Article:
But you’re not done. You also must ensure that your business has all of the essential ingredients it needs so it has a fighting chance to succeed. Doing so will enable you to establish the proper business foundation so you can legitimize the operation and credibility of your business.

The ingredients listed below are essential for a small business startup and also play a key role in the business credit building process.

  • Choose an entity structure – Pay careful consideration as to which type of structure you select. Whether you choose an LLC, S-Corporation, C-Corporation or Limited Partnership, knowing which structure is best for your income and tax situation is key for your business.
  • Obtain a Business Tax Identification Number – Also known as a Federal Tax Identification Number or EIN, it’s the corporate equivalent to a social security number but used for businesses. This nine-digit number is assigned by the IRS to business entities operating in the U.S.
  • Choose a business address – A virtual business address or commercial location is ideal for small businesses. It’s important to note that your physical business address and business mailing address may be two different locations.
  • Set up a business phone number – Either a toll free number or local phone number is a reliable source for a company’s communications. It’s key to dedicate a phone number exclusively for business that can also be listed in major directories.
  • Establish a web presence – A company web site and social media presence is just as important today as having a business phone number or email address. The easier a customer or lender can verify and learn more about your business, the better.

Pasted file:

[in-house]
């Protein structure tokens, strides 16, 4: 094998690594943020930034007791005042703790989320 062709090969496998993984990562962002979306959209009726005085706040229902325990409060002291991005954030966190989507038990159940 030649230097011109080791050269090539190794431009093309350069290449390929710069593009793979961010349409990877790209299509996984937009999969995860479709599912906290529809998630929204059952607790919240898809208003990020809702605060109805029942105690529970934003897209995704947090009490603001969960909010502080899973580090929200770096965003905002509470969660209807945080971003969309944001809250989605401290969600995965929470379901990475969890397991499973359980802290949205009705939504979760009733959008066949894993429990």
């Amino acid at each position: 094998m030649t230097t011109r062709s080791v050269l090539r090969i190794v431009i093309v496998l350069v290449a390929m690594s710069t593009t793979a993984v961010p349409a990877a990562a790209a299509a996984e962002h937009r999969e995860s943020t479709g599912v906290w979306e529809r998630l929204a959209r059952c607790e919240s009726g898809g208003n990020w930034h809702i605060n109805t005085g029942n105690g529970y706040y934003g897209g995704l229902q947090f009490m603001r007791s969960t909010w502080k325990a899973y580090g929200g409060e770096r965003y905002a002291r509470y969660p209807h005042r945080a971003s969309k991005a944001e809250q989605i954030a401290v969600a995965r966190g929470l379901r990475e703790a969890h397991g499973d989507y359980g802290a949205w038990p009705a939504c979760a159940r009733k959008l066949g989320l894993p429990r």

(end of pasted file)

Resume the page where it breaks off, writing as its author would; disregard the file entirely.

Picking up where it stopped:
• Open a business bank account – A small business bank account will be your most important tool for managing your company’s finances. This will also allow you to completely separate your personal banking activities from your company’s.
  • Obtain a merchant account – Accepting credit cards from customers is an essential part of doing business today. From mobile credit card readers to virtual terminals, a merchant account is what is utilized to accept credit cards, get cash and make money as a company.
  • Get a business credit cardBusiness credit cards have many benefits such as higher limits, perks & rewards, business credit reporting and expense tracking. For real personal and business separation, a business owner needs a credit card exclusively for business purchases.
  • Get a business debit card – A useful and convenient tool as opposed to writing business checks. Make sure you add overdraft protection to your small business bank account to avoid and potential overdrafts.
  • Plan a business funding strategy – Many businesses fail due to lack of funding. Analyze your business credit and plan out a short-term and long-term funding strategy. Access to credit is crucial to your business as it may experience unforeseen expenses.

This small business checklist of essential elements is to help you structure your business in a successful way. The last thing you need is to wonder whether your business has everything it needs to satisfy potential customers and/or lenders. Now with this list you can evaluate your startup at a glance and be sure it has every element it needs to operate as a real business.

About the Author:

Marco Carbajo
Marco Carbajo

Guest Blogger

Marco Carbajo is a business credit expert, author, speaker, and founder of the Business Credit Insiders Circle. He is a business credit blogger for Dun and Bradstreet Credibility Corp, the SBA.gov Community, About.com and All Business.com. His articles and blog; Business Credit Blogger.com, have been featured in 'Fox Small Business','American Express Small Business', 'Business Week', 'The Washington Post', 'The New York Times', 'The San Francisco Tribune',‘Alltop’, and ‘Entrepreneur Connect’.